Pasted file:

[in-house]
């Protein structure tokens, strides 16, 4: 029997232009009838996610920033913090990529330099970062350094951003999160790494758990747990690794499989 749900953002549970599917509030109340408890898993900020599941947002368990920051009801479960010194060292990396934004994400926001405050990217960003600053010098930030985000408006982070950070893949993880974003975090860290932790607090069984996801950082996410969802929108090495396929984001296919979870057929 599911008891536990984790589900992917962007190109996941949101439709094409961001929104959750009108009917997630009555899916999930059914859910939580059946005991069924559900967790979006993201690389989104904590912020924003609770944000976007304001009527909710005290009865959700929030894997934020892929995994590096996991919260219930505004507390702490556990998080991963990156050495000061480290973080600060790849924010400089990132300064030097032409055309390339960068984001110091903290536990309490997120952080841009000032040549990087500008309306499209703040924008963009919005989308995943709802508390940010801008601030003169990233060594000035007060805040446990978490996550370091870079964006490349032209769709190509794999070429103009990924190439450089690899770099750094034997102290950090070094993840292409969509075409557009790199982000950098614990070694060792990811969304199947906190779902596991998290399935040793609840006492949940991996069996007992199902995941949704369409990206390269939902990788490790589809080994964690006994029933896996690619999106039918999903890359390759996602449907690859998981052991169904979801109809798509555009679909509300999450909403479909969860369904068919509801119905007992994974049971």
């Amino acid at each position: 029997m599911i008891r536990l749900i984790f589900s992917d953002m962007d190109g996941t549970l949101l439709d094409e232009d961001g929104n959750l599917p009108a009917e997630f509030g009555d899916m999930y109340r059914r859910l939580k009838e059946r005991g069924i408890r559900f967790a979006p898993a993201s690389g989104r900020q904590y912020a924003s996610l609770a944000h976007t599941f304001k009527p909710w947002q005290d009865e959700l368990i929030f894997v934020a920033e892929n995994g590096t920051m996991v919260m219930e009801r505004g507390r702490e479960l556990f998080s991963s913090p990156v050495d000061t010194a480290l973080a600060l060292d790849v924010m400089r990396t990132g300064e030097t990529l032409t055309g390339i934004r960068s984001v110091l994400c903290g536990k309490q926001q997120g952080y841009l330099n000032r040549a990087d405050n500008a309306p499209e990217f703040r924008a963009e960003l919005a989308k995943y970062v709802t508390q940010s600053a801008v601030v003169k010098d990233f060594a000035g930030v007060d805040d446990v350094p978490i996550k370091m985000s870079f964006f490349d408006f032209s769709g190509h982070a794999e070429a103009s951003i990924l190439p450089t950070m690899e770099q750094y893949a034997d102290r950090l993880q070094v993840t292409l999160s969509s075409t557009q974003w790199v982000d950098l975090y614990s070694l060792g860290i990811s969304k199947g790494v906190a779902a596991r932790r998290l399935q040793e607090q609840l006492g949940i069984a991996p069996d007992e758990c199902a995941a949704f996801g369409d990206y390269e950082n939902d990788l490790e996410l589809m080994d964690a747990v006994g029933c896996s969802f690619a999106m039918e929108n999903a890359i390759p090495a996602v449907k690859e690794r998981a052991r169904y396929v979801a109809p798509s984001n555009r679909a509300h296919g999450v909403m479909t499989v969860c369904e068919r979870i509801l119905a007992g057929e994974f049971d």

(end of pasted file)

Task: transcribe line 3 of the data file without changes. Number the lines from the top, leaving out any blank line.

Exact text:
């Amino acid at each position: 029997m599911i008891r536990l749900i984790f589900s992917d953002m962007d190109g996941t549970l949101l439709d094409e232009d961001g929104n959750l599917p009108a009917e997630f509030g009555d899916m999930y109340r059914r859910l939580k009838e059946r005991g069924i408890r559900f967790a979006p898993a993201s690389g989104r900020q904590y912020a924003s996610l609770a944000h976007t599941f304001k009527p909710w947002q005290d009865e959700l368990i929030f894997v934020a920033e892929n995994g590096t920051m996991v919260m219930e009801r505004g507390r702490e479960l556990f998080s991963s913090p990156v050495d000061t010194a480290l973080a600060l060292d790849v924010m400089r990396t990132g300064e030097t990529l032409t055309g390339i934004r960068s984001v110091l994400c903290g536990k309490q926001q997120g952080y841009l330099n000032r040549a990087d405050n500008a309306p499209e990217f703040r924008a963009e960003l919005a989308k995943y970062v709802t508390q940010s600053a801008v601030v003169k010098d990233f060594a000035g930030v007060d805040d446990v350094p978490i996550k370091m985000s870079f964006f490349d408006f032209s769709g190509h982070a794999e070429a103009s951003i990924l190439p450089t950070m690899e770099q750094y893949a034997d102290r950090l993880q070094v993840t292409l999160s969509s075409t557009q974003w790199v982000d950098l975090y614990s070694l060792g860290i990811s969304k199947g790494v906190a779902a596991r932790r998290l399935q040793e607090q609840l006492g949940i069984a991996p069996d007992e758990c199902a995941a949704f996801g369409d990206y390269e950082n939902d990788l490790e996410l589809m080994d964690a747990v006994g029933c896996s969802f690619a999106m039918e929108n999903a890359i390759p090495a996602v449907k690859e690794r998981a052991r169904y396929v979801a109809p798509s984001n555009r679909a509300h296919g999450v909403m479909t499989v969860c369904e068919r979870i509801l119905a007992g057929e994974f049971d």